Of particular interest and importance are the aspects of the paper relating to Australia’s contract law in the context of international commerce. The paper notes that a key potential obstacle to greater economic integration with Australia’s main trading partners are the differences between their systems of contract law and Australia’s and acknowledges the potential benefits in Australia being an early adopter of the developing “international law of commerce”. The paper makes reference to a number of important international approaches to contract law including the United Nations Convention on Contracts for the International Sale of Goods (Vienna Convention) and the UNIDROIT Principles of International Commercial Contracts. Each of these have been attempts at codifying parts of the law merchant. They are important sources of restatement of the fundamental rules that apply to any international transaction.

The challenge for Australia is how it best integrates its economy into the international world economy, especially in this ‘Asian Century’. The discussion paper on the reform of Australian contract law should be seen in the context of two other projects already underway or about to proceed. The first is the Prime Minister’s forthcoming White Paper on Australia in the Asian Century: Australia in the Asia Century. The second is the possible project to be approved in April by the Standing Council on Law and Justice (previously known as the Standing Committee of Attorneys-General) on the private international law aspects of commerce: Standing Council on Law and Justice.

All three projects sharpen our focus on the international dimensions of our economy and legal system.

This is an exciting time for those concerned about the international dimensions of commerce – these projects bring many opportunities for reform but also great risks. As the projects proceed we will bring you insights into the issues and thinking that stand behind them.

This post is written by Freehills Partner Don Robertson.

23 March 2012

Foreign mining investors to be stripped of majority ownership

Foreign mining investors will be required to divest majority ownership in companies holding mining business permits under a new Presidential Regulation issued recently.

On February 21 this year, the Indonesian Government implemented a forced divestment framework to capture and ultimately control mining projects.  This new regulation, Government Regulation No.24, deals with a number of issues including the procedures for the extension of Contracts of Work and Coal Contracts of Work but the provisions that are getting most attention are those requiring an increased compulsory divestment of ownership to Indonesian Participants.

The new Indonesian Mining Law enable foreign investors to hold mining business permits for the first time.  But here’s the kicker – foreign investment companies that hold licences for a producing mine of 5 year maturity are required to divest 20% of the mine to Indonesian Participants, and after ten years the shareholding percentage held by Indonesian Participants must be not less than 51% (it goes up incrementally from 5 years).  There is also stipulation on which Indonesian Participants have priority.  Shares must be offered to the Central Government and if it is not interested, then to the Provincial Government or Regional Governments; State owned and regional owned enterprises; and finally to national private business entities that are 100% owned by domestic investors.

Shares offered to State and regional owned enterprises or  to national private business entities must be offered by way of auction, but it is not yet clear how this process will work. Others areas of concern are that the regulations are yet to provide any details on the pricing of offers made to the a Government.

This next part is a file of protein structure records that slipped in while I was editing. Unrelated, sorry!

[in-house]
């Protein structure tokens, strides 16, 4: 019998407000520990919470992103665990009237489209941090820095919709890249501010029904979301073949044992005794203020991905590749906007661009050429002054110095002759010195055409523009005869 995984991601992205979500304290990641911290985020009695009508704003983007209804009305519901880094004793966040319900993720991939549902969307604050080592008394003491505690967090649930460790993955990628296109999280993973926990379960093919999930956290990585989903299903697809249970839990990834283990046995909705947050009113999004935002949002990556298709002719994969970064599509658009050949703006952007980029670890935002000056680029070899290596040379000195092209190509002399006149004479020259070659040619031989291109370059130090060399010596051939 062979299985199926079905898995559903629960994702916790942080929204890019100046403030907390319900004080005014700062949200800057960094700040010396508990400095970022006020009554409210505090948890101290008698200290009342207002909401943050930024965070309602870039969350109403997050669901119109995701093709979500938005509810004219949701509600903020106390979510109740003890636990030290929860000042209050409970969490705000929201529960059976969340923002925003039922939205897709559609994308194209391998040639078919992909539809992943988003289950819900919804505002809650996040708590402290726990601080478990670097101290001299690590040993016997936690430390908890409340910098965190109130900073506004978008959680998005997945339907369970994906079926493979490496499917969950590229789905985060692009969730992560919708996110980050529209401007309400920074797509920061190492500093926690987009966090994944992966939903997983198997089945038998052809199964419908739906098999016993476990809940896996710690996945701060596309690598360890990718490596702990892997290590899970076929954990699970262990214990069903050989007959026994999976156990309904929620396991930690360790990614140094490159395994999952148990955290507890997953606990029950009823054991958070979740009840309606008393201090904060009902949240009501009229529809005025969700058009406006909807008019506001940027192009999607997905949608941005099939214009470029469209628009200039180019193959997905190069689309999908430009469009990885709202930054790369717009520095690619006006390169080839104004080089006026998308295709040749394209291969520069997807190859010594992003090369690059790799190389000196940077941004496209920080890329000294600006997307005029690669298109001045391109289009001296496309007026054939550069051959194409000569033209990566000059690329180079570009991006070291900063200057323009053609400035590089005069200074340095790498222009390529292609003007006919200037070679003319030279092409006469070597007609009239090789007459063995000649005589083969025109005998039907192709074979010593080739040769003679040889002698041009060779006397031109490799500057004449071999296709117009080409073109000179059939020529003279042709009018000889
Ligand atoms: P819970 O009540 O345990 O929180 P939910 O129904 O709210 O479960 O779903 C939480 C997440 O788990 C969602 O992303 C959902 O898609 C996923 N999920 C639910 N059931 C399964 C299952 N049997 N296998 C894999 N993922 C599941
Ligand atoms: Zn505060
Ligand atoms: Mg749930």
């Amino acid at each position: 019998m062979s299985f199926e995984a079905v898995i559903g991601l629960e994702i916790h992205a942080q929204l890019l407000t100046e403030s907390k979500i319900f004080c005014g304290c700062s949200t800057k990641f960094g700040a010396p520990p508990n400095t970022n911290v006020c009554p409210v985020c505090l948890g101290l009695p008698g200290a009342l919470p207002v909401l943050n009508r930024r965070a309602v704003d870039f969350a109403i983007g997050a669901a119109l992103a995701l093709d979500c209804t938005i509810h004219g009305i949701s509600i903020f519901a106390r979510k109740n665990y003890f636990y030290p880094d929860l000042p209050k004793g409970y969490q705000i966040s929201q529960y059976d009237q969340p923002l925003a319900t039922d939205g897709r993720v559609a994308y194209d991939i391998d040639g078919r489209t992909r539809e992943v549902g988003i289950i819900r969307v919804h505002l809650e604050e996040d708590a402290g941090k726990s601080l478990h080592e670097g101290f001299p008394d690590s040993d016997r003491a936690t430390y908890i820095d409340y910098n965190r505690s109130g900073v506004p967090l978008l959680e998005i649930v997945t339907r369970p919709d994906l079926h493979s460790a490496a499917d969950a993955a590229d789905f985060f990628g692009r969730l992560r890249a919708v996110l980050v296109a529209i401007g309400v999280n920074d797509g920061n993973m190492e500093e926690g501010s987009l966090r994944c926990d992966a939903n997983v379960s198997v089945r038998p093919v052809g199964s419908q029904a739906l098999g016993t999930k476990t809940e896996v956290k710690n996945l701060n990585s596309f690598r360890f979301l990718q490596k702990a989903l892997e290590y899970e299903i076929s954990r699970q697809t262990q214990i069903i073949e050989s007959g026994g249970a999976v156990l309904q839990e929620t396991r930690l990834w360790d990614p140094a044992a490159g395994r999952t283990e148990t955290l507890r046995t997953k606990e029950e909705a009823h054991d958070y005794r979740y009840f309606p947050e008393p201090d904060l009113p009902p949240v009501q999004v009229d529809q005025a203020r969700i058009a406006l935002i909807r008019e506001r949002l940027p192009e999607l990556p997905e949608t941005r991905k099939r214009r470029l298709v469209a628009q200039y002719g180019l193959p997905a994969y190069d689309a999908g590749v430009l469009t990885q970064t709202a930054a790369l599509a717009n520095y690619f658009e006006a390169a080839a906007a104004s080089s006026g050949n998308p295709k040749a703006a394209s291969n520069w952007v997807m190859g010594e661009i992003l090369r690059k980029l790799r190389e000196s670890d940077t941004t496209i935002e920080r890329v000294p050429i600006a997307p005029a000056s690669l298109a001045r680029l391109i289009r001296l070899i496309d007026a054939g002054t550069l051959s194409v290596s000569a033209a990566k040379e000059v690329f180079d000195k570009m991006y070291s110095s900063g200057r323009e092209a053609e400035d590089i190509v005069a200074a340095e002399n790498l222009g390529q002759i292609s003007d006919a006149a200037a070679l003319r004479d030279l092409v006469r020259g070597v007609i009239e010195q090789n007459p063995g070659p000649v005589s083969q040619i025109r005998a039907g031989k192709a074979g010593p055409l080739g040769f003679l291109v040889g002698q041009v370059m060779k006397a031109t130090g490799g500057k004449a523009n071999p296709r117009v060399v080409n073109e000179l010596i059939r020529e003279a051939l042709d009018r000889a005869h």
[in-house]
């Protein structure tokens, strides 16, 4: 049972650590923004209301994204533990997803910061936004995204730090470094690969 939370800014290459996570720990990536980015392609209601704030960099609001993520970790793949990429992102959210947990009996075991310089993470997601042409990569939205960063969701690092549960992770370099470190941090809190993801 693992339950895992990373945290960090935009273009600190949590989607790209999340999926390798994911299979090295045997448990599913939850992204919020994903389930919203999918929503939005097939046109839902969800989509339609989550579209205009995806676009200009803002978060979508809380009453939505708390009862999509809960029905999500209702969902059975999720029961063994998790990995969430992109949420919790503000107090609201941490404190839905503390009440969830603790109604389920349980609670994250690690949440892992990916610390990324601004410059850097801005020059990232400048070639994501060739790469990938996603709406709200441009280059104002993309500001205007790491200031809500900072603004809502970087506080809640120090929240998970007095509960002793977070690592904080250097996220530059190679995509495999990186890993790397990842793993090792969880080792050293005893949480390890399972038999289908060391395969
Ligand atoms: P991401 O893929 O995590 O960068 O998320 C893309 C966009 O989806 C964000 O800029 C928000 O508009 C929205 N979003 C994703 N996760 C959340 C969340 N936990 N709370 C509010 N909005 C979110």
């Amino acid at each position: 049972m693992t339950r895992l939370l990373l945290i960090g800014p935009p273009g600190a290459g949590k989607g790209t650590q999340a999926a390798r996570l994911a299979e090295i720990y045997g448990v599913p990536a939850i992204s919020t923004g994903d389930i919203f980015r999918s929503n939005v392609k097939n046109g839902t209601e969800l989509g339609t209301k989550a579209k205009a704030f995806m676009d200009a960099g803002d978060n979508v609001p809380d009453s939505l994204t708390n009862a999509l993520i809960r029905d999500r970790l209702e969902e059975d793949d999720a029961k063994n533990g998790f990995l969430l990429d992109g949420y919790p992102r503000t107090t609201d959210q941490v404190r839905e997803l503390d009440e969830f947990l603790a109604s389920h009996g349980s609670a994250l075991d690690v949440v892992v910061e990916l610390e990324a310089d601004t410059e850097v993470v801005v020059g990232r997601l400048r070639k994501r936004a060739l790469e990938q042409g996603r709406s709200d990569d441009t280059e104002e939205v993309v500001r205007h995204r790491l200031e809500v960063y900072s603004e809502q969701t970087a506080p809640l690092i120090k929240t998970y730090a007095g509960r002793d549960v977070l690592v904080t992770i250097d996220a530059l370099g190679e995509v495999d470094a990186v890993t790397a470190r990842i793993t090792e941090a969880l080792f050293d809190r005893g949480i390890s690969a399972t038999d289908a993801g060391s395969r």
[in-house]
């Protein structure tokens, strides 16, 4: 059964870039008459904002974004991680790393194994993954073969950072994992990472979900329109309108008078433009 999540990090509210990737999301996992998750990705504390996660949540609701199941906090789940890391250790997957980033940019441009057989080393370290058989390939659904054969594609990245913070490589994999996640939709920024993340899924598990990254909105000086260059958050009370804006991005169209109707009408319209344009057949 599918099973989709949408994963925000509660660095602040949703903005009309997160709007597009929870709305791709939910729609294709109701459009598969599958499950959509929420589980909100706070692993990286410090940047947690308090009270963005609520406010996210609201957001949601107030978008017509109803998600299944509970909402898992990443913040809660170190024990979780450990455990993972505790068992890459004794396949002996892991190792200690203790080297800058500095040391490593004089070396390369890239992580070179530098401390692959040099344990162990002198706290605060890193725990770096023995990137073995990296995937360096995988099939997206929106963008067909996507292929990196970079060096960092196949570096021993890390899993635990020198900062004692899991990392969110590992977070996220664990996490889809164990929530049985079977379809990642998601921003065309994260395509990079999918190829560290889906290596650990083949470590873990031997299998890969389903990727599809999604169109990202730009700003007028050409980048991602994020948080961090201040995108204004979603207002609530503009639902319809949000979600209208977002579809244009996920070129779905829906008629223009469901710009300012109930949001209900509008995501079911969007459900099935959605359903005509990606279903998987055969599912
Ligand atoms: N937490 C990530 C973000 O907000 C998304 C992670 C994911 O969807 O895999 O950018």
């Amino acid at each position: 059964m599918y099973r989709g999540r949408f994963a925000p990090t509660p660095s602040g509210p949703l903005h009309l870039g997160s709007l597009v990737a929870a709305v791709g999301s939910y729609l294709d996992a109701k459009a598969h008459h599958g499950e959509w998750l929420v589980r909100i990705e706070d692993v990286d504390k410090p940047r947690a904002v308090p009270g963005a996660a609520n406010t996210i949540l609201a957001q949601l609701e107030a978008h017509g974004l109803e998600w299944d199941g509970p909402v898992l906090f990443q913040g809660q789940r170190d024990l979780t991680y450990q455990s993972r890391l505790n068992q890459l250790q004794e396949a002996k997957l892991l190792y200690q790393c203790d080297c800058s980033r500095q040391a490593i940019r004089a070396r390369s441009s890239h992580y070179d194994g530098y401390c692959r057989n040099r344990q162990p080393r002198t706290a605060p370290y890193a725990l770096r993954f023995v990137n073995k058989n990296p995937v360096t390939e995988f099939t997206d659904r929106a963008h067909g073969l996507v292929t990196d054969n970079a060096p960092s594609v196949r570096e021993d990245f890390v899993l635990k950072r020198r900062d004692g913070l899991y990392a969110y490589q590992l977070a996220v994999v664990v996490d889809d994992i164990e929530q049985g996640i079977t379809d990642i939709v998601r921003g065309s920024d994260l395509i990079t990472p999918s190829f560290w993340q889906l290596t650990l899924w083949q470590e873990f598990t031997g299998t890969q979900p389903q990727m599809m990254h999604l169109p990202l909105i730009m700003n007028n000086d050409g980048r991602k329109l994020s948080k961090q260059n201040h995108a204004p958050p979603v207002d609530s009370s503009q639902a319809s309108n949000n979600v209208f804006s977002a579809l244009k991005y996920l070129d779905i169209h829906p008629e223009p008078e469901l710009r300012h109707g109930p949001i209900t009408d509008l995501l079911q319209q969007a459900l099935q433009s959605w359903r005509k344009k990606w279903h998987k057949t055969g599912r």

There are of course a number of technicalities around what happens to existing Contracts of Work and Coal Contracts of Work including how and whether they can be extended – but what is clear is that companies operating in this area need to familiarise themselves with these laws, and quickly as they are already in effect!

6 March 2012

Mining M&A continues to surge

by Simon Reed, Partner, Perth

Looking back at the public M&A activity in the last 6 months, the mining and energy sectors clearly stand out accounting for almost half of all deals.

But what does this all mean? What do numbers and stats really tell us?

Well, they tell us that even though total deal numbers are slightly down on previous years (57 public M&A deals announced, compared to 75 deals in the same period in FY2011), energy and resources is still dominant. They tell us that there’s been significant activity at the upper end of the market, where in the mining sector 35% of transactions exceeded $500 million in value (this is even higher in the energy sector – which includes coal plays – where 60% of the deals announced related to targets of $500 million or more in value). Some notable deals were the bids for Anvil Mining and Sundance Resources as well as the proposed merger of Aston Resources and Whitehaven Coal.

They tell us that Western Australia continues to play a key role in the public M&A activity, with the majority of targeted companies having projects either in Western Australia or Africa. Of the 17 resources deals announced in the first half of FY2012, 53% had primary assets located in Western Australia. 35% of those targets had assets located in Africa – a trend we expect to see grow.

They also show us a couple of interesting trends that have emerged in how mining M&A is being executed: the strong preference in the resources sector is to undertake friendly deals with target board support. 70% of resources deals have been launched with target board support – contrast this to the energy sector, where the vast majority of transactions have been initiated as hostile deals.

Finally, against a backdrop of stronger preferences for cash consideration in public M&A generally, the resources sector continues to show an appetite for scrip consideration, with resources deals being launched with an equal preference for scrip or cash.